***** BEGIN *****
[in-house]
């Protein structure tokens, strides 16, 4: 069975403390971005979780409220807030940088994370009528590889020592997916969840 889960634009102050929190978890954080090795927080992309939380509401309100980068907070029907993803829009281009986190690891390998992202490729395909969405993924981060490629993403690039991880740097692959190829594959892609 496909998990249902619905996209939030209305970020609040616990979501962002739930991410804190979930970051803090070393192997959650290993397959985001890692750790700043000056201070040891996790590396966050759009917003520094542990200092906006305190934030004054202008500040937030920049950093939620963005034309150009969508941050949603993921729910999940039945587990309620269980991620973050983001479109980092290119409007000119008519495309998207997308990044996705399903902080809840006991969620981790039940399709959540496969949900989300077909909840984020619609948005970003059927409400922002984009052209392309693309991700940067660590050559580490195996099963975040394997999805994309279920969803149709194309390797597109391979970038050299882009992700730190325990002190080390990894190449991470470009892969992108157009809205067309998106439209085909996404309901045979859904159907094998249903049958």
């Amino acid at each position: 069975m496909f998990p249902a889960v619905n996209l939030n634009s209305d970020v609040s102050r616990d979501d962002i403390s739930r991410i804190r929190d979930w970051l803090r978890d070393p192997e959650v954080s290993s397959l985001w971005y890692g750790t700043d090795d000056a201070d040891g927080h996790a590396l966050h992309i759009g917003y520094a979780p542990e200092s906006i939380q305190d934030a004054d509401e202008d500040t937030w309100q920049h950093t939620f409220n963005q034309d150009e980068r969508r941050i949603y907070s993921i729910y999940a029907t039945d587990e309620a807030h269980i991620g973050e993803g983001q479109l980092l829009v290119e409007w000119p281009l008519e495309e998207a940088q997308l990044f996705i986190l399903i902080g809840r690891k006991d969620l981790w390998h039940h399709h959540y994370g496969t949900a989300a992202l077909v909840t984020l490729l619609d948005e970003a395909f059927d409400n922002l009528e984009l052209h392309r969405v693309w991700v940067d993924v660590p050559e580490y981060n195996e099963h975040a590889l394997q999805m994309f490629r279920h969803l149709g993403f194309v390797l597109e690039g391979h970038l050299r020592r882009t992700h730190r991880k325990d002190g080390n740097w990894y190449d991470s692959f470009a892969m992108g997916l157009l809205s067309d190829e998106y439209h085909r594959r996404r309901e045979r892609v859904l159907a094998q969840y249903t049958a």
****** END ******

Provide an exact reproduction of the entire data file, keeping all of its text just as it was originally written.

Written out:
[in-house]
């Protein structure tokens, strides 16, 4: 069975403390971005979780409220807030940088994370009528590889020592997916969840 889960634009102050929190978890954080090795927080992309939380509401309100980068907070029907993803829009281009986190690891390998992202490729395909969405993924981060490629993403690039991880740097692959190829594959892609 496909998990249902619905996209939030209305970020609040616990979501962002739930991410804190979930970051803090070393192997959650290993397959985001890692750790700043000056201070040891996790590396966050759009917003520094542990200092906006305190934030004054202008500040937030920049950093939620963005034309150009969508941050949603993921729910999940039945587990309620269980991620973050983001479109980092290119409007000119008519495309998207997308990044996705399903902080809840006991969620981790039940399709959540496969949900989300077909909840984020619609948005970003059927409400922002984009052209392309693309991700940067660590050559580490195996099963975040394997999805994309279920969803149709194309390797597109391979970038050299882009992700730190325990002190080390990894190449991470470009892969992108157009809205067309998106439209085909996404309901045979859904159907094998249903049958």
């Amino acid at each position: 069975m496909f998990p249902a889960v619905n996209l939030n634009s209305d970020v609040s102050r616990d979501d962002i403390s739930r991410i804190r929190d979930w970051l803090r978890d070393p192997e959650v954080s290993s397959l985001w971005y890692g750790t700043d090795d000056a201070d040891g927080h996790a590396l966050h992309i759009g917003y520094a979780p542990e200092s906006i939380q305190d934030a004054d509401e202008d500040t937030w309100q920049h950093t939620f409220n963005q034309d150009e980068r969508r941050i949603y907070s993921i729910y999940a029907t039945d587990e309620a807030h269980i991620g973050e993803g983001q479109l980092l829009v290119e409007w000119p281009l008519e495309e998207a940088q997308l990044f996705i986190l399903i902080g809840r690891k006991d969620l981790w390998h039940h399709h959540y994370g496969t949900a989300a992202l077909v909840t984020l490729l619609d948005e970003a395909f059927d409400n922002l009528e984009l052209h392309r969405v693309w991700v940067d993924v660590p050559e580490y981060n195996e099963h975040a590889l394997q999805m994309f490629r279920h969803l149709g993403f194309v390797l597109e690039g391979h970038l050299r020592r882009t992700h730190r991880k325990d002190g080390n740097w990894y190449d991470s692959f470009a892969m992108g997916l157009l809205s067309d190829e998106y439209h085909r594959r996404r309901e045979r892609v859904l159907a094998q969840y249903t049958a």